Knaupp brought immediate discipline to the club and dispelled the negative attitudes that had festered previously. He began by completely rebuilding the roster. One of his first moves was signing an upstart pitcher from the West Coast, “Lefty” Wetsell (sometimes spelled Wetzel). He followed by releasing infielders Eddie Dean and C.E. Vincent, pitcher Heinie Hymel, and outfielder J.W. Richards, and inked Benjamin Keyes from the Cotton States League, as well as pitcher “Hy” Meyer (sometimes spelled as “Hi” and Myers). He also shifted former Cincinnati Reds prospect Walter “Babe” Bennin from behind the plate to the outfield.12
Throughout the summer, Knaupp tinkered with the roster and made all the right moves. He accepted the resignation of Holloway, who had stayed on to play first base, and released infielder Mike Maloney. He recruited new blood, including new shortstop Clint Bingham, first baseman Cotton Tatum, and Matt Hinkle.13
Bingham and Tatum shored up the shaky infield defense, while pasture worker Fausto “Cas” Casares, one of the few to survive the changes, continued to drive the offense as their leading home-run hitter. At the same time, Miami developed the league’s top pitching staff, consisting of Chad “Georgia” Davis, Meyer, Dick Peel, and Wetsell.
The improved Hustlers played with newfound enthusiasm, engaging in a tight pennant race with the Sanford Celeryfeds (the colorful nickname referencing the city as the celery capital of the world) during the second half. Miami received a temporary setback on July 26 when Peel, the only pitcher remaining from the opening day roster, went down with a leg injury during a pre-game warmup. Knaupp moved quickly and replaced the injured hurler with pitcher Buster “Lefty” Brown.14 Later he would add Pryor “Chief” McBee, who had appeared briefly with the Chicago White Sox in 1926. The latter arrived from Jacksonville of the Class-B Southeastern League.15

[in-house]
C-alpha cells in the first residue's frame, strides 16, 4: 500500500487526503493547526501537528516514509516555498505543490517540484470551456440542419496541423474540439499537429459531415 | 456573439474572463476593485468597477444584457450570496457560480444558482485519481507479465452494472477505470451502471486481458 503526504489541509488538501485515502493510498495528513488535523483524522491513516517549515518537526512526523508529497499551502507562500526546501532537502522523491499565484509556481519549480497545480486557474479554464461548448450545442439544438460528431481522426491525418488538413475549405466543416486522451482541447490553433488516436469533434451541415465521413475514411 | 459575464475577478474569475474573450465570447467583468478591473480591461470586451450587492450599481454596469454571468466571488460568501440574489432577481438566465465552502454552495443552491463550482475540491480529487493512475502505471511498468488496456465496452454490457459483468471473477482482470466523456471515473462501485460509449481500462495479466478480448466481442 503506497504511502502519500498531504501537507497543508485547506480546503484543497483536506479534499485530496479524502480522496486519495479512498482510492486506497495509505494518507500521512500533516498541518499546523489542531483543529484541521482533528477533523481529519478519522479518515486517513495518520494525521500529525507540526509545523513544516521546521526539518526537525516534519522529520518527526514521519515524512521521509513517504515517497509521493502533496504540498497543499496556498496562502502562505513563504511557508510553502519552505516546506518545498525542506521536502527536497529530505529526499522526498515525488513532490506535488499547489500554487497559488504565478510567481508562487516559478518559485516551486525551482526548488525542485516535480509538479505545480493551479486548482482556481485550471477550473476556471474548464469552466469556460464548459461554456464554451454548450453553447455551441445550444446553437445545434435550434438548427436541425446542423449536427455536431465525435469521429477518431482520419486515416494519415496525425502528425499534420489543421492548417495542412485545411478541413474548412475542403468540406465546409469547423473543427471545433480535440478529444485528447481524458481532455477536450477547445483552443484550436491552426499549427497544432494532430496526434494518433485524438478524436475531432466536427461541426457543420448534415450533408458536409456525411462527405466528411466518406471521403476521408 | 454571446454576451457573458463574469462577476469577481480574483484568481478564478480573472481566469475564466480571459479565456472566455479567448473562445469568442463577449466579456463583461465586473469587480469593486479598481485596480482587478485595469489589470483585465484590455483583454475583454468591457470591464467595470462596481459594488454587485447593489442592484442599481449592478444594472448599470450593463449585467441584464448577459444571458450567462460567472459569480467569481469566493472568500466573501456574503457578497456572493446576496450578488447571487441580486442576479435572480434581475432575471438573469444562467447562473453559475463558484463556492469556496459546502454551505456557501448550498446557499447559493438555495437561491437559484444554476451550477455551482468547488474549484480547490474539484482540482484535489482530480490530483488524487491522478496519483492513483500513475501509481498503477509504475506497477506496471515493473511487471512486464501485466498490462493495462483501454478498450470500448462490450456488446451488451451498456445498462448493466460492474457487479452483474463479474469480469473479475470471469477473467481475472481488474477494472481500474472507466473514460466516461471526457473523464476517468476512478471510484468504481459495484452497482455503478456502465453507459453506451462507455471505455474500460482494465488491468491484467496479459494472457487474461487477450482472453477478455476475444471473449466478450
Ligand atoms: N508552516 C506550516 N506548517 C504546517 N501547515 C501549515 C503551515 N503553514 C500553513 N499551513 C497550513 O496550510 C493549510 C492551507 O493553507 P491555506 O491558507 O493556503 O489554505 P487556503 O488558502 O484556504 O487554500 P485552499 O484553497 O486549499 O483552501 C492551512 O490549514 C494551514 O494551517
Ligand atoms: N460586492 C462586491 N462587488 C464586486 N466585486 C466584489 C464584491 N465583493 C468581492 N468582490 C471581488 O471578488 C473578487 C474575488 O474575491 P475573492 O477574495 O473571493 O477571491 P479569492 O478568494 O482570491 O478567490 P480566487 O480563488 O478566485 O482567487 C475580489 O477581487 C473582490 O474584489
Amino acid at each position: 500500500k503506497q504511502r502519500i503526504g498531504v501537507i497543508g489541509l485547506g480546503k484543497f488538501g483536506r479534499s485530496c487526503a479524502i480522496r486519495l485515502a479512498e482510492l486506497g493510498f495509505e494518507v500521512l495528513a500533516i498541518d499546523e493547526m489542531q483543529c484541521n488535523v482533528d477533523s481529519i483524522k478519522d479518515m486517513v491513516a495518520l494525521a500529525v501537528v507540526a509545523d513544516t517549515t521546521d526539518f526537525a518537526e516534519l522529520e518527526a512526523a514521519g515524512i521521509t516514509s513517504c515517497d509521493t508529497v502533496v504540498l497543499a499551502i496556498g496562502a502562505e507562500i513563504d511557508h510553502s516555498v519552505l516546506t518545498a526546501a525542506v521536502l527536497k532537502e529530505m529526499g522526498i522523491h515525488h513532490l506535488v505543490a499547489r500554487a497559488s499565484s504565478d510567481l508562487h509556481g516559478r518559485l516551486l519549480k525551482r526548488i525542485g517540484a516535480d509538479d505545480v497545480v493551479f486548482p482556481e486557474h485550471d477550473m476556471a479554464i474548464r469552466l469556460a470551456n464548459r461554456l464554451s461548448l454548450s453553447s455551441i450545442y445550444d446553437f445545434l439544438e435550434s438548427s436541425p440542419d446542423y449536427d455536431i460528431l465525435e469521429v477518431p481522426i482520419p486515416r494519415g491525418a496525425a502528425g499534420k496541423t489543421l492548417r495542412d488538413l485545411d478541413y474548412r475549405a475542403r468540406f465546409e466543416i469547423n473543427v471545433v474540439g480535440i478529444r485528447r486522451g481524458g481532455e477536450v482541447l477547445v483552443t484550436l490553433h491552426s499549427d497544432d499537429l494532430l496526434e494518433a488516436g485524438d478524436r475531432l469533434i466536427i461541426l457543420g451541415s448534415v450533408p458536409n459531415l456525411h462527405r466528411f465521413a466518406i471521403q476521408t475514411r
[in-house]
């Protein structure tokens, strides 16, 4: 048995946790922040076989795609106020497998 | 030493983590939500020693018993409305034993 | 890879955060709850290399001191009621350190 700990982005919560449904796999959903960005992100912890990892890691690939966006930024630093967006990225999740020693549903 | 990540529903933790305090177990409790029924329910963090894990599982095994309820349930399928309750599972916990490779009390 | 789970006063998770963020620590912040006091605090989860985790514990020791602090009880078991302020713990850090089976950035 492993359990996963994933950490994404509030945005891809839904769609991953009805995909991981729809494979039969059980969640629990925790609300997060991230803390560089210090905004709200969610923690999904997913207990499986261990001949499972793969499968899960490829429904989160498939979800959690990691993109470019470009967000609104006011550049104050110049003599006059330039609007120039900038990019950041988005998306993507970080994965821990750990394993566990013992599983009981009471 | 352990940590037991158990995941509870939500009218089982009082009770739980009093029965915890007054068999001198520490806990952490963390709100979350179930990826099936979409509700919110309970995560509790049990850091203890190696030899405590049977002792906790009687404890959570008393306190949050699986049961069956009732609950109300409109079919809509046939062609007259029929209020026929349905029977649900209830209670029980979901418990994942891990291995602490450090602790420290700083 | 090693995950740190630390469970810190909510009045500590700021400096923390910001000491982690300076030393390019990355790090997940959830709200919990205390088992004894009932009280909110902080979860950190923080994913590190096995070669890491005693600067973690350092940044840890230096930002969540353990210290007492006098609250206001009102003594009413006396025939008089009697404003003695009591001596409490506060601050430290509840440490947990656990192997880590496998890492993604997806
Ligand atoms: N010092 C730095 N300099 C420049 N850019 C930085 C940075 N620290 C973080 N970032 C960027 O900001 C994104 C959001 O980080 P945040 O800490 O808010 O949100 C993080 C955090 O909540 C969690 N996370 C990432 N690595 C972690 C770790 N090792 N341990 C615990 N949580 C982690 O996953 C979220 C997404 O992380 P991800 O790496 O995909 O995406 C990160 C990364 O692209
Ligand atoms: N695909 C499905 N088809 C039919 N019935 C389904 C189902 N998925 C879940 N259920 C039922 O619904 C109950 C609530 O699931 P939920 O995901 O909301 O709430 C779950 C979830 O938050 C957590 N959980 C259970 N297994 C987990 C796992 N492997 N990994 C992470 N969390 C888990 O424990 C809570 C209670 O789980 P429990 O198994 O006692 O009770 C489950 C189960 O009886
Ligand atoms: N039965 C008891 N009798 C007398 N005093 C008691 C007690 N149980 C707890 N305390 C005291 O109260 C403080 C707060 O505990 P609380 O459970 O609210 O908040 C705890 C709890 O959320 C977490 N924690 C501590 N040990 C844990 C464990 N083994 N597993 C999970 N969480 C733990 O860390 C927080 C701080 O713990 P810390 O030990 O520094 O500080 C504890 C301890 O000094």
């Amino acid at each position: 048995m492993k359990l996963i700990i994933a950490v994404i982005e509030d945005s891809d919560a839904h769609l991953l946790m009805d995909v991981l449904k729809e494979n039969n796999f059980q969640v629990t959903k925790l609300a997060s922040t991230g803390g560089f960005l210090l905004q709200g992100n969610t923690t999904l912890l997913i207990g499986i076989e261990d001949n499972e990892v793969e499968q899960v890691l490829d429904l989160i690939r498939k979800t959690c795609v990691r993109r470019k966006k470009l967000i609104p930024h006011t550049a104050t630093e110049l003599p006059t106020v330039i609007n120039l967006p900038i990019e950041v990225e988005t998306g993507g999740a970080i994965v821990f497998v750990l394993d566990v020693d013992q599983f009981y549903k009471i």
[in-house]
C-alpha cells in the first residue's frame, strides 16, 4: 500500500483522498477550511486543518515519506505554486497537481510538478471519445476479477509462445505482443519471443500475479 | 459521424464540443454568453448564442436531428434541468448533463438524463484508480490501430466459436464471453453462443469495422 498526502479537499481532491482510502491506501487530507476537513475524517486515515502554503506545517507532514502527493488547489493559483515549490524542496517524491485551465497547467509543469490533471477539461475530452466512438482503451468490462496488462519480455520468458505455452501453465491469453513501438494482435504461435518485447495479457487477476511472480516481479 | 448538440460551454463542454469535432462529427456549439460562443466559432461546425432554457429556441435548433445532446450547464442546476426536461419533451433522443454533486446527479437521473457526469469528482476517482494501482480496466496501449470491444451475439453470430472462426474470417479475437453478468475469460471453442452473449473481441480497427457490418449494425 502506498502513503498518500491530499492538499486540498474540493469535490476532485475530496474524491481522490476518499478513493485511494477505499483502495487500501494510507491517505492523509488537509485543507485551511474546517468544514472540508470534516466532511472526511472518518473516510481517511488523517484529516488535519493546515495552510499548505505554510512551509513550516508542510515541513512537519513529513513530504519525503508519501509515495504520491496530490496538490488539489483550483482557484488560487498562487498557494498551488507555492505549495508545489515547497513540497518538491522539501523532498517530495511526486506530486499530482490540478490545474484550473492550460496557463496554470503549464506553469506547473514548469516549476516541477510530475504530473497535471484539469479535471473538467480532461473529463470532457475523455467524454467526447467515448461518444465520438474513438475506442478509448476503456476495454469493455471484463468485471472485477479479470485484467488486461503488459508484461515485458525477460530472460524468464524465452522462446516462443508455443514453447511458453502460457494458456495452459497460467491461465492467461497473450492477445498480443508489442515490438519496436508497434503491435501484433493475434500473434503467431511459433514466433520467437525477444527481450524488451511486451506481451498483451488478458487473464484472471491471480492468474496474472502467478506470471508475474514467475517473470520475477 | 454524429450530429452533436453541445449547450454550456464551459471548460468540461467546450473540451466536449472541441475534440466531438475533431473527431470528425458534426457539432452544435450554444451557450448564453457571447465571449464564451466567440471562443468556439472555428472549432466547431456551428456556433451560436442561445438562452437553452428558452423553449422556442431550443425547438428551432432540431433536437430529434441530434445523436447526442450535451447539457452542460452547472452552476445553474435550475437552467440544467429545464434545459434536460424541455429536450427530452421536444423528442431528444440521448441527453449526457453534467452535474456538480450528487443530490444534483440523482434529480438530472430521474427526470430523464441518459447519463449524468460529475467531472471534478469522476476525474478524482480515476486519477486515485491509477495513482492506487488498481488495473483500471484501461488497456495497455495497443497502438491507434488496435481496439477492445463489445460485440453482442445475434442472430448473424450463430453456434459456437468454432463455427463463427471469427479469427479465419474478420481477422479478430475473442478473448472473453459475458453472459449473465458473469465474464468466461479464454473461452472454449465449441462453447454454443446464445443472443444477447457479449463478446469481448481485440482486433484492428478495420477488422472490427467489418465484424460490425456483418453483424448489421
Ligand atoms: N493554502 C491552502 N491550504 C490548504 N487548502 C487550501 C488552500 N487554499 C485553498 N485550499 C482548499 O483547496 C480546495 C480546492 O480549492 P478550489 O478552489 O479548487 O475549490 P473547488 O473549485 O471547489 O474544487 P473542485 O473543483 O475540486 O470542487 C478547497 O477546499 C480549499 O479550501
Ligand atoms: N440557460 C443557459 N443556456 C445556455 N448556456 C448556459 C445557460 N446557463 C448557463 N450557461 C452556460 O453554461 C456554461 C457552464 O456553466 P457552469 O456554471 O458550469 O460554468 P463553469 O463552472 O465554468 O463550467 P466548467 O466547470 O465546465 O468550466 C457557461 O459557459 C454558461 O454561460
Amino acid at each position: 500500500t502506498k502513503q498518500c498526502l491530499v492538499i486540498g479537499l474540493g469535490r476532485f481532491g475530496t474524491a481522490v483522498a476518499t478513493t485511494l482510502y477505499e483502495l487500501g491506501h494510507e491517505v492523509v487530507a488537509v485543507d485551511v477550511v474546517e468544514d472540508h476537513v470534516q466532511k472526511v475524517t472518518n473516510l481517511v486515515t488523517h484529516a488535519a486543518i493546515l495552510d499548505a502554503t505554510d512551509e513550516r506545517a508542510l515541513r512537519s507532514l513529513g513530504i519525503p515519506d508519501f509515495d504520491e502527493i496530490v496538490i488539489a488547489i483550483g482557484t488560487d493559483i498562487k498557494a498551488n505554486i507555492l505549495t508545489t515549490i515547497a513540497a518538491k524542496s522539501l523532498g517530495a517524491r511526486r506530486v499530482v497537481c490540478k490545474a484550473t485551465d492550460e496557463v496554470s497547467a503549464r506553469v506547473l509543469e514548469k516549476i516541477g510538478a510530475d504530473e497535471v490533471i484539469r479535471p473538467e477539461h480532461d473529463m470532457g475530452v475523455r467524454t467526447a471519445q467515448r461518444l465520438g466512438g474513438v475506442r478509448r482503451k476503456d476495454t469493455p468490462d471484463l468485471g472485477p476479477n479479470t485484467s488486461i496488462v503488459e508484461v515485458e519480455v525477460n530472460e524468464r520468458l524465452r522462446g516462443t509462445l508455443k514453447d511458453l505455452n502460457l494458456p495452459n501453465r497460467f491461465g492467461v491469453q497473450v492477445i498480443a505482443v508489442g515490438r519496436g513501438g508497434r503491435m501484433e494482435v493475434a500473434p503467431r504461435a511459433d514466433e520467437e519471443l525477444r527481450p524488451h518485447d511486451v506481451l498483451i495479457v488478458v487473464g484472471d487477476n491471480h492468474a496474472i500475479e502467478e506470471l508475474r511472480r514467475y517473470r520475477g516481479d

On August 17, the Hustlers passed Sanford in the standings, pasting St. Petersburg, 7–2, while Tampa pummeled the Celeryfeds, 10–4. Bennin led Miami’s offense with a trio of base knocks while Davis earned another “W” with help from Meyer, to close out the game and seal the deal.16
Miami finished the season strong, winning 16 of their final 20 games, putting three games between them and Sanford. Knaupp did not rest on his laurels and continued to fortify his club in order to compete for a championship by acquiring two St. Petersburg stars, pitcher Jose “Joe” Hernández, and Saints hitter Bill Brazier, a minor league veteran.17
On September 4, Hernandez tossed a 5–0 shutout at Miami Field, clinching the second half championship for the Hustlers. The “Knauppmen” recorded only five hits. They made the most of their opportunities, plating all of their runs in the sixth inning, highlighted by Hernández helping his own cause with a triple. Miami had gone from the basement to the penthouse in the biggest turnaround in the short history of the FSL (established in 1919).18
Sanford, the previous year’s champions that fell short of qualifying for postseason play, felt slighted by Miami’s roster moves. The Celeryfeds lodged a complaint with the league’s offices pointing out that Miami broke a league rule that stated, “Only up to three players with higher level professional experience are allowed per team.” Wetsell, accused of being the fourth player with said experience, made Miami ineligible to compete for the FSL championship. Upon further review by league officials, the Sanford protest was overturned and Miami was able to meet Orlando to determine the league champion.19
SECOND HALF STANDINGS